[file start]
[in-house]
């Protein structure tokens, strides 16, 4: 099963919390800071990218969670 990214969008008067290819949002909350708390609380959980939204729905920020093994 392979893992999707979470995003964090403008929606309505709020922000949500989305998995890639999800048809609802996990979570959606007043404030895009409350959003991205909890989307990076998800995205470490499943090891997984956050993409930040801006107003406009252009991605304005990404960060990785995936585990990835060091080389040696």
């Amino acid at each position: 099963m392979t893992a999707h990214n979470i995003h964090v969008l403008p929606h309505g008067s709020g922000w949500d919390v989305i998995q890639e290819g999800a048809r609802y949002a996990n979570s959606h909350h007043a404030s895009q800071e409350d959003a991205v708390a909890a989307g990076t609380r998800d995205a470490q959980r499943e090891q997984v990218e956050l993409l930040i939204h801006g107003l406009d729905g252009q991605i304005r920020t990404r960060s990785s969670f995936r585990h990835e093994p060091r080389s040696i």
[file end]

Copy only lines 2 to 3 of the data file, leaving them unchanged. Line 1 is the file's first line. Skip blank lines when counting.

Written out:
């Protein structure tokens, strides 16, 4: 099963919390800071990218969670 990214969008008067290819949002909350708390609380959980939204729905920020093994 392979893992999707979470995003964090403008929606309505709020922000949500989305998995890639999800048809609802996990979570959606007043404030895009409350959003991205909890989307990076998800995205470490499943090891997984956050993409930040801006107003406009252009991605304005990404960060990785995936585990990835060091080389040696």
């Amino acid at each position: 099963m392979t893992a999707h990214n979470i995003h964090v969008l403008p929606h309505g008067s709020g922000w949500d919390v989305i998995q890639e290819g999800a048809r609802y949002a996990n979570s959606h909350h007043a404030s895009q800071e409350d959003a991205v708390a909890a989307g990076t609380r998800d995205a470490q959980r499943e090891q997984v990218e956050l993409l930040i939204h801006g107003l406009d729905g252009q991605i304005r920020t990404r960060s990785s969670f995936r585990h990835e093994p060091r080389s040696i």